Mon, October 26, 2009
World > Middle East > Fragile Baghdad rocked by bombs

Twin truck bombings kill, wound hundreds of Iraqis in Baghdad

2009-10-25 16:24:55 GMT2009-10-26 00:24:55 (Beijing Time)  Xinhua English

The photo taken on Oct. 25, 2009 shows the site of a suicide attack near the building of Baghdad provincial council in Baghdad, capital of Iraq. (Xinhua/Gao Shan)

Burnt bodies in an overturned car are seen after two car bombs targeting the Ministry of Justice and the Baghdad Provincial Council exploded in central Baghdad October 25, 2009. (Reuters Photo)

Security officials take a dead man to the morgue after two car bombs targeting the Ministry of Justice and the Baghdad Provincial Council exploded in central Baghdad October 25, 2009. (Reuters Photo)

by Jamal Hashim

BAGHDAD, Oct. 25 (Xinhua) -- Two truck bombs coordinately exploded in downtown Baghdad Sunday, killing at least 132 people and wounding some 512 others in an apparent attempt to shape a setback to the Iraqi government which struggle to restore normalcy in the country nearly three months ahead of the country's national elections.

The almost simultaneous truck bombings took place at about 10:30 a.m. (0730 GMT) near the buildings of the Iraqi Ministry of Justice and Baghdad Provincial Council in downtown the capital.

The first blast occurred when a truck loaded with explosives believed to be driven by a suicide bomber detonated at a busy intersection near the building of the Ministry of Justice in Salhiyah district, causing severe damages to the building and other surrounding buildings, an Interior Ministry source said.

Shortly, a second truck bomb struck the building of Baghdad Provincial Council about 500 meters away from the first blast which is also close to the Mansour Hotel where many foreign media and companies live, the source said.

"I saw ponds of blood and parts of human bodies scattered close to the blast site near the Mansour Hotel where there is also wreckage of dozens of civilian cars near the site," Xinhua correspondent at the scene said.

The blast also damaged water pipes, causing dirty water to flow out to the street, the correspondent added.

Iraqi security forces sealed off the scene and fire engines arrived to put out fires as columns of black smoke rise above the scene while two U.S. helicopters were hovering over the scene, he said.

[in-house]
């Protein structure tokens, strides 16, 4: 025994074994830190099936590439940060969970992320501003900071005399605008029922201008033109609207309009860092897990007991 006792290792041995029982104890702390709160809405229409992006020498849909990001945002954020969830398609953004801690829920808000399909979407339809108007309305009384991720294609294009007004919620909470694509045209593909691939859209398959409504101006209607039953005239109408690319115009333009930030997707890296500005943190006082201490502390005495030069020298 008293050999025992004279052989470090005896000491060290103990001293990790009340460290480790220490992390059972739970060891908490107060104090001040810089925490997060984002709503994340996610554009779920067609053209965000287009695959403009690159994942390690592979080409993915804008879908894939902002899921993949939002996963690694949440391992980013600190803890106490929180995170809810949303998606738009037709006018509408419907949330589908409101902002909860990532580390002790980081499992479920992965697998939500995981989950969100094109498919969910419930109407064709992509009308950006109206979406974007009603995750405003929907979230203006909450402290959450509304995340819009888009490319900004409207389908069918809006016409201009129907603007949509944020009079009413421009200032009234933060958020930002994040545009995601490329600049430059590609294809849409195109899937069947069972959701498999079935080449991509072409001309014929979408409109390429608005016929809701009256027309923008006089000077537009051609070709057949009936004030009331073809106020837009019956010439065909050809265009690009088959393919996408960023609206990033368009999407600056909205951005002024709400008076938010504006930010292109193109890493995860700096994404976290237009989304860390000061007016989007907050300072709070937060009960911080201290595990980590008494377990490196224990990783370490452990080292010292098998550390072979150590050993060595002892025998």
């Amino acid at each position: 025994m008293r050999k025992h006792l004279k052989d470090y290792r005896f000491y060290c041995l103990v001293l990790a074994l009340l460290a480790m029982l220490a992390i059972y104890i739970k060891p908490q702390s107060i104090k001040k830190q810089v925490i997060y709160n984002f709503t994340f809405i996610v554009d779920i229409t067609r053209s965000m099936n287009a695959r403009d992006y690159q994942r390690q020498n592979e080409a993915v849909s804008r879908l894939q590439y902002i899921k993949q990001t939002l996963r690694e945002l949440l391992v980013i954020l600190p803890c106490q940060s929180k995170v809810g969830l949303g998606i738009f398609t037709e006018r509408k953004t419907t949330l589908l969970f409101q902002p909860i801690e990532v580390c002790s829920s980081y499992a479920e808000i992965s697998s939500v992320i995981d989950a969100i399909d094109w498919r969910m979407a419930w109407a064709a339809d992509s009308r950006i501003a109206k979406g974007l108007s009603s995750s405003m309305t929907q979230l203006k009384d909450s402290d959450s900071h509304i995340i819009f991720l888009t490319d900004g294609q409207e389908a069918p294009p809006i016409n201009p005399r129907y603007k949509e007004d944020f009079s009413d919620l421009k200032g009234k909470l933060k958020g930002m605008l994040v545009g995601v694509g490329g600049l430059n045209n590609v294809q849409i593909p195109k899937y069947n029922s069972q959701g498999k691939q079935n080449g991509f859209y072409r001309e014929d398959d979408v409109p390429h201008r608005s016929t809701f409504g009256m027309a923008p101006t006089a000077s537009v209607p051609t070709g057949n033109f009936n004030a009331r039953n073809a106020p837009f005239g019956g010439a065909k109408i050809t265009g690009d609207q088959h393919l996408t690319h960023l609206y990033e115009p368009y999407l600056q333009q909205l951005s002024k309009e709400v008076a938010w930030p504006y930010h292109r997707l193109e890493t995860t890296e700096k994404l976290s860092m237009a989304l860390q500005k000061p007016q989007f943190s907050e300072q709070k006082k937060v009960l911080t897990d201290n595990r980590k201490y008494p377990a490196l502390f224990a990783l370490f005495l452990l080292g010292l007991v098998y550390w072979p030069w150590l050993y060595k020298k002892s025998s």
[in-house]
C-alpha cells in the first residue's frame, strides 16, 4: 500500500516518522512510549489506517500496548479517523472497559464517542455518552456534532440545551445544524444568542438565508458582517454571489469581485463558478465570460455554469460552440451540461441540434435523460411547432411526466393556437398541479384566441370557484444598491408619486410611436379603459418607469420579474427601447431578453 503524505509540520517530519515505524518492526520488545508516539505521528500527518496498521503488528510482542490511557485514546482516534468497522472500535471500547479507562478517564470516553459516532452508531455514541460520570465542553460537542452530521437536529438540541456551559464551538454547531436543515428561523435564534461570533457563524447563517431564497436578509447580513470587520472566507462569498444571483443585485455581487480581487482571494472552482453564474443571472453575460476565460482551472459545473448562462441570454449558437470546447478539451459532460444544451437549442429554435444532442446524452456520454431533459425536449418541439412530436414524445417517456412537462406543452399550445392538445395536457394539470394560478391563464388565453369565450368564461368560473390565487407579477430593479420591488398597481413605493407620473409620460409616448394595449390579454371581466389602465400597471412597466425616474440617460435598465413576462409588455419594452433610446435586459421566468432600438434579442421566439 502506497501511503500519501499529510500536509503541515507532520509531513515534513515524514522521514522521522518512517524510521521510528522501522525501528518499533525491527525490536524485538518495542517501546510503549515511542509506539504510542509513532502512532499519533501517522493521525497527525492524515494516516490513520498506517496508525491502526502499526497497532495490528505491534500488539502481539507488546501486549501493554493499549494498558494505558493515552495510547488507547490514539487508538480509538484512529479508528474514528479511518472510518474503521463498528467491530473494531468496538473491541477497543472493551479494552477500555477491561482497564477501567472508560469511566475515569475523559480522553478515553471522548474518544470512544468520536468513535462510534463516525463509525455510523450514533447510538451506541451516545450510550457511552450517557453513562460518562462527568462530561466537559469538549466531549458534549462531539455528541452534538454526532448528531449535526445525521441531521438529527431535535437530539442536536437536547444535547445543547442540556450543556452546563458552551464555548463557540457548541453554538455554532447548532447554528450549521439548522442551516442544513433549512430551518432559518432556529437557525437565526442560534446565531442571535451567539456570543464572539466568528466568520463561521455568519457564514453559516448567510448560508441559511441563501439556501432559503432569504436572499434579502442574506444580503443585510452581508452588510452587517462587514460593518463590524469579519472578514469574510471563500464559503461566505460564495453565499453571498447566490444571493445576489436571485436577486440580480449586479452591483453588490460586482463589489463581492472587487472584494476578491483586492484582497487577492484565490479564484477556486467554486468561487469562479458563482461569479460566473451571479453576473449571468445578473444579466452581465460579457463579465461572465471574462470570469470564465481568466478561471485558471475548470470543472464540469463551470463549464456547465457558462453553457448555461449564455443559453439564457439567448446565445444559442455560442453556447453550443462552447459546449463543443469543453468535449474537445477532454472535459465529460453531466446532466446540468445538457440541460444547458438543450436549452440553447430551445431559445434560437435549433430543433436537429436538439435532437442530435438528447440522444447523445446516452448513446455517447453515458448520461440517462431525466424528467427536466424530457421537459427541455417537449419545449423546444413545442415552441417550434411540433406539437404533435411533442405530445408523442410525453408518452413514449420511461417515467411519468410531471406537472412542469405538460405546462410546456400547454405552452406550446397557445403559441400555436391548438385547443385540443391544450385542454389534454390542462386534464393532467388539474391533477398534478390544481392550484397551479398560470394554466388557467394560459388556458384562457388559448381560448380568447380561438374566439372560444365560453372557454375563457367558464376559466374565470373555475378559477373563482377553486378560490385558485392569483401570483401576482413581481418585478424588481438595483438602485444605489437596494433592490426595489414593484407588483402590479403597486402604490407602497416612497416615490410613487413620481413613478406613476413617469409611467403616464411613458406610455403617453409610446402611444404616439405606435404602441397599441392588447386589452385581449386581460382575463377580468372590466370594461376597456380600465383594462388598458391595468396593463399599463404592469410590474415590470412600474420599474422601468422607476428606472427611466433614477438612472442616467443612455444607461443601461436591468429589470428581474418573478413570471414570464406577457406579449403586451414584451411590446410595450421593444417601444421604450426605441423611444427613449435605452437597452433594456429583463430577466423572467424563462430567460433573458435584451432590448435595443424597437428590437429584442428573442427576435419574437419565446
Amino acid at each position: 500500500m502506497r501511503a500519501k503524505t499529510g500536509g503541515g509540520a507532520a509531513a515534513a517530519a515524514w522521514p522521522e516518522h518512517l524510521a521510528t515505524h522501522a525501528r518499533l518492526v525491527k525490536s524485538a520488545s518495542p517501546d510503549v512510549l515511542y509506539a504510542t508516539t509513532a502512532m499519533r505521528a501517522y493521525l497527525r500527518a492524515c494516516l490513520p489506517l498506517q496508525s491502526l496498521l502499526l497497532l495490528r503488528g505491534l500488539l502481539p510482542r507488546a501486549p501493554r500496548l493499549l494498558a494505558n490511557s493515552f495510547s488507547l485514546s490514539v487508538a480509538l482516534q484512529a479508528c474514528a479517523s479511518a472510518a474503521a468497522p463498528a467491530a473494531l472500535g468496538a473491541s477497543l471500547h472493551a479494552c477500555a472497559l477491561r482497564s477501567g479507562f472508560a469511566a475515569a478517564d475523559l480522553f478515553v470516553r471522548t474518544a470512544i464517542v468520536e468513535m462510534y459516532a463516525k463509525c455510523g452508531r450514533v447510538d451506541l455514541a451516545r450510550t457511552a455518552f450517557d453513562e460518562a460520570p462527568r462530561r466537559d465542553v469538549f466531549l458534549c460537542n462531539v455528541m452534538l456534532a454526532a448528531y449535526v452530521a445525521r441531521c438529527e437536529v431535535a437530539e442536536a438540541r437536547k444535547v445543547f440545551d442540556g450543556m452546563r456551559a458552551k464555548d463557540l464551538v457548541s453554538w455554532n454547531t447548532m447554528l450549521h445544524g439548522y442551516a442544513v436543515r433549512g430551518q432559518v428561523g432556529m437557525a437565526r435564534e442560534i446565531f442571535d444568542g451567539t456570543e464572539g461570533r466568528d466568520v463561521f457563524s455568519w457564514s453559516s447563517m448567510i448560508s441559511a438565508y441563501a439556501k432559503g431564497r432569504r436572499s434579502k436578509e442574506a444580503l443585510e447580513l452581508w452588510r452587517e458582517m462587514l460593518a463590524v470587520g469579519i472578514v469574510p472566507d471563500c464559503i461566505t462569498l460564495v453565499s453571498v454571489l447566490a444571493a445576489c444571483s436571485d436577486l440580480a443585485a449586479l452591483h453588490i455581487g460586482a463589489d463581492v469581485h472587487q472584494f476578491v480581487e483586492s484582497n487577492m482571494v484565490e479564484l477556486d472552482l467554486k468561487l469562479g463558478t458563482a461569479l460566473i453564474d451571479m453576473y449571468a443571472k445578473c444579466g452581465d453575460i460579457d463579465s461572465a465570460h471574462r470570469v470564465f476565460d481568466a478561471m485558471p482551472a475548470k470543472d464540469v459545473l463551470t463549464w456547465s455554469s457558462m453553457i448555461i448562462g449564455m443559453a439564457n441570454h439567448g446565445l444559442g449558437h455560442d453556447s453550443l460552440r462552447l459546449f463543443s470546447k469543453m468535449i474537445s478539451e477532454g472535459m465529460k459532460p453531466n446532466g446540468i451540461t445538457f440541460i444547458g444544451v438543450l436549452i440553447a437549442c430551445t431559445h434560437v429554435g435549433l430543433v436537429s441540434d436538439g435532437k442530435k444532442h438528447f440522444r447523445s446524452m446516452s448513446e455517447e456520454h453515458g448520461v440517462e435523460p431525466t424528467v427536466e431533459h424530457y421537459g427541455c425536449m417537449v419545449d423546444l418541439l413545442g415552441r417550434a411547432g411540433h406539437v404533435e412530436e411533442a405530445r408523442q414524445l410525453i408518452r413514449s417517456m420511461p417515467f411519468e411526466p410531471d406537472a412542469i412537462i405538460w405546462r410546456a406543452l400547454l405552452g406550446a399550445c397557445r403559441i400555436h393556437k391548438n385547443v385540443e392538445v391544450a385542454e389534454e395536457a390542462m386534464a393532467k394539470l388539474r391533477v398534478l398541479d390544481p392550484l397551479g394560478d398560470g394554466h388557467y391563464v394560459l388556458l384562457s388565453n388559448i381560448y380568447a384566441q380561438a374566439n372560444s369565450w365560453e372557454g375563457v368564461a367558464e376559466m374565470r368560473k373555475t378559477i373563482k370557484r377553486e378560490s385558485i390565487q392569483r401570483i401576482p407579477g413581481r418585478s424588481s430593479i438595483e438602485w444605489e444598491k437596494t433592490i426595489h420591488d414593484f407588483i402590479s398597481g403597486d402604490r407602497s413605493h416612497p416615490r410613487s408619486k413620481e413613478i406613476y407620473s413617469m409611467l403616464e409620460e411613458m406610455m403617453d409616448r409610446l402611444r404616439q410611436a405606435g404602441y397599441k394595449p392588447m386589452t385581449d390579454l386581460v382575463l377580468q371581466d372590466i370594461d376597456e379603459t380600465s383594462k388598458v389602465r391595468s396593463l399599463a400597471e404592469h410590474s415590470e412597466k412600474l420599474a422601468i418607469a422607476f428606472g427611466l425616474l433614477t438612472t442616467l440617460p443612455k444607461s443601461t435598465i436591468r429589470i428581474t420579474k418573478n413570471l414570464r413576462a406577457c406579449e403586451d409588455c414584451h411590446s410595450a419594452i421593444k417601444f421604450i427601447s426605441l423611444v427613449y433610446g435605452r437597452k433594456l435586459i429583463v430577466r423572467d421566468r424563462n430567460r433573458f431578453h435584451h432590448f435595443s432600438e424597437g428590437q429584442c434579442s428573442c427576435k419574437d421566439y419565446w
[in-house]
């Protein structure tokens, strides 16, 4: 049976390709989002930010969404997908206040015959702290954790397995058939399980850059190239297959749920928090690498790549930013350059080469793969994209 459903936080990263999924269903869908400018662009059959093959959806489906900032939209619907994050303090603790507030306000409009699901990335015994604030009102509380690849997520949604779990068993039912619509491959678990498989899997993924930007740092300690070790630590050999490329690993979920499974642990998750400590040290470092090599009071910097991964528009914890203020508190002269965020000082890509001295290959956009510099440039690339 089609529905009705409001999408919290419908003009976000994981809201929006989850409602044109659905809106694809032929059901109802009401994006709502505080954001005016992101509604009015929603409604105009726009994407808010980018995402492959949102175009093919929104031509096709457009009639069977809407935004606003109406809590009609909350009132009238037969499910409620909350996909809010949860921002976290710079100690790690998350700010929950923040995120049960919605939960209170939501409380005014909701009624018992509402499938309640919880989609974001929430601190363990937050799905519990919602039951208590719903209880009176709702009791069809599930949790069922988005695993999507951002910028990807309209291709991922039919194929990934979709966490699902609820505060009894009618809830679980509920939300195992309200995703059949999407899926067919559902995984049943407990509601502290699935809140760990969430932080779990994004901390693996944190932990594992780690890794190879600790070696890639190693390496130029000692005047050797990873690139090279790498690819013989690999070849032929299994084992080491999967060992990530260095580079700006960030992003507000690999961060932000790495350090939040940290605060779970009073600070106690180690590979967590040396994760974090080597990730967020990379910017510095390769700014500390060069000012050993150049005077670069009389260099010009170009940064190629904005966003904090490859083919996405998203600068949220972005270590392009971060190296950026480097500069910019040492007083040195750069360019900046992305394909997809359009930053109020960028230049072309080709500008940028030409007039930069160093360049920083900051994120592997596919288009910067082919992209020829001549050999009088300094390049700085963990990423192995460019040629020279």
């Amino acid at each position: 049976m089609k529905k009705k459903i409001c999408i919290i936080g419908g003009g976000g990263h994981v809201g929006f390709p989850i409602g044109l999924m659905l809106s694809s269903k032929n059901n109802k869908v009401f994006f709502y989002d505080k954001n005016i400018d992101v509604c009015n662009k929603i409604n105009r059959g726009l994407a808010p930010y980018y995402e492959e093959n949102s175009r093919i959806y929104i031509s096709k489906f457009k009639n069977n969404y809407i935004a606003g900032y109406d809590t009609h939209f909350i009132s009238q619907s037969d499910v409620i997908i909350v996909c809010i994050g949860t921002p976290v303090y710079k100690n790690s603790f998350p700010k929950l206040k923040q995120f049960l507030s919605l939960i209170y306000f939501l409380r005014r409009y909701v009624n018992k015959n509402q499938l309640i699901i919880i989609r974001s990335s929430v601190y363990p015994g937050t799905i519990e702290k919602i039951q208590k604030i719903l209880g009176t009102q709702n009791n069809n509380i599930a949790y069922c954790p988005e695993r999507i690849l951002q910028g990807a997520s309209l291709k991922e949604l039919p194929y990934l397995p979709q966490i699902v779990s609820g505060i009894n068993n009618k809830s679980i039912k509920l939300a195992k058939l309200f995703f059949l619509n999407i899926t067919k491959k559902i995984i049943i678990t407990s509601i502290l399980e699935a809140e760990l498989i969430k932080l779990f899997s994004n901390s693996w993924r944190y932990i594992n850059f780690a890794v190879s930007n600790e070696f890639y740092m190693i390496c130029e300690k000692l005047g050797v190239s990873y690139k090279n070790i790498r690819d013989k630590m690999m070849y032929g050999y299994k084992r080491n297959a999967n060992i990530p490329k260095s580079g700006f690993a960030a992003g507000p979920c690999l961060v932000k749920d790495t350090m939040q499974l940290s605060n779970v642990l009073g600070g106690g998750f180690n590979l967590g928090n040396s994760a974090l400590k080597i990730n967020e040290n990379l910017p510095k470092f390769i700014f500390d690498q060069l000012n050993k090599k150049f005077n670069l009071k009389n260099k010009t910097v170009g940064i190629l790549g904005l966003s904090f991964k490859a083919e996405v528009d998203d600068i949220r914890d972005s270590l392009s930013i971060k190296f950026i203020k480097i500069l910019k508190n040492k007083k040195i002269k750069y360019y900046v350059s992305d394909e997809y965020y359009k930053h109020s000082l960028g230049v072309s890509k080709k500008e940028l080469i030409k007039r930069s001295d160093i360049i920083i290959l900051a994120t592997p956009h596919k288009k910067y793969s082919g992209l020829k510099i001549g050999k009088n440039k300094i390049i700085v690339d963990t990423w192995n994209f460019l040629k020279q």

The blasts came as violence dropped dramatically during the past two years since the spike of sectarian strife that claimed the lives of hundreds of thousands of people in the war-torn country. The attack revealed the nature of the security situation in the country that insurgents still have the ability to carry out deadly attacks in the heart of Baghdad.

Iraqi Prime Minister Nuri al-Maliki visited the blast sites shortly after the attacks, and spoke to security officers and other officials.

During his visit, Maliki said that the attacks would not affect the political process or the parliamentary elections due on Jan. 16, 2010 and pledged to punish those who are behind the bombings.

Maliki reiterated his accusation to the "remnants of the dismantled regime and Qaida militants," referring to Saddam Hussein's Baath party members and Qaida organizations in Iraq.

Maj. Gen. Qassim Atta, spokesman of Baghdad operations command, said that investigations are still underway as the devastation is enormous and the vehicles used in the bombings have turned into small pieces.

"Our experts are active to find out more details about the brutal attacks," Atta told reporters.

"The terrorists are targeting the government and the political process in the country," he said.

Jawad al-Bolani, Minister of Interior, told local media that the attacks are similar to the August 19 deadly attacks that targeted two Iraqi ministries, killing and wounding some 1,300 Iraqis.

"The attacks bear the same finger prints of the bloody Wednesday (August 19 attacks)," Bolani said.

Hassan al-Janabi, 35, angrily told Xinhua that "every time there is political disagreement or a new stage of the political process like the coming elections, we have deadly bombings."

Sunday's deadly bombings came as Iraqi political leaders were to meet in the evening to find a way out of the deadlock over the proposed election bill which threatens to delay the country's national elections due in next January.

Ali al-Dabagh, the Iraqi government spokesman, said Sunday's deadly attacks will be on the table of the Political Council for National Security meeting, confirming that the attacks were targeting the elections.

On Wednesday, Iraqi parliament speaker Ayad al-Samarrai said the parliament failed to overcome differences over the amendments of the electoral law and therefore they referred the controversial bill to the Political Council of National Security, which comprises of President Jalal Talabani, Prime Minister Nuri al-Maliki and the heads of political parliamentary blocs, in addition to Samarrai himself.

Observers here say that the stumbling block to approve the proposed amendments on the electoral law is mainly differences among the parliamentary blocs over the ethnically mixed city of Kirkuk, some 250 km north of Baghdad.

The Kurds demanded to incorporate Kirkuk in their autonomous region, while the Arab and Turkmen communities opposed the Kurdish ambitions and insisted on either staying under Baghdad control or being a separate federal region.

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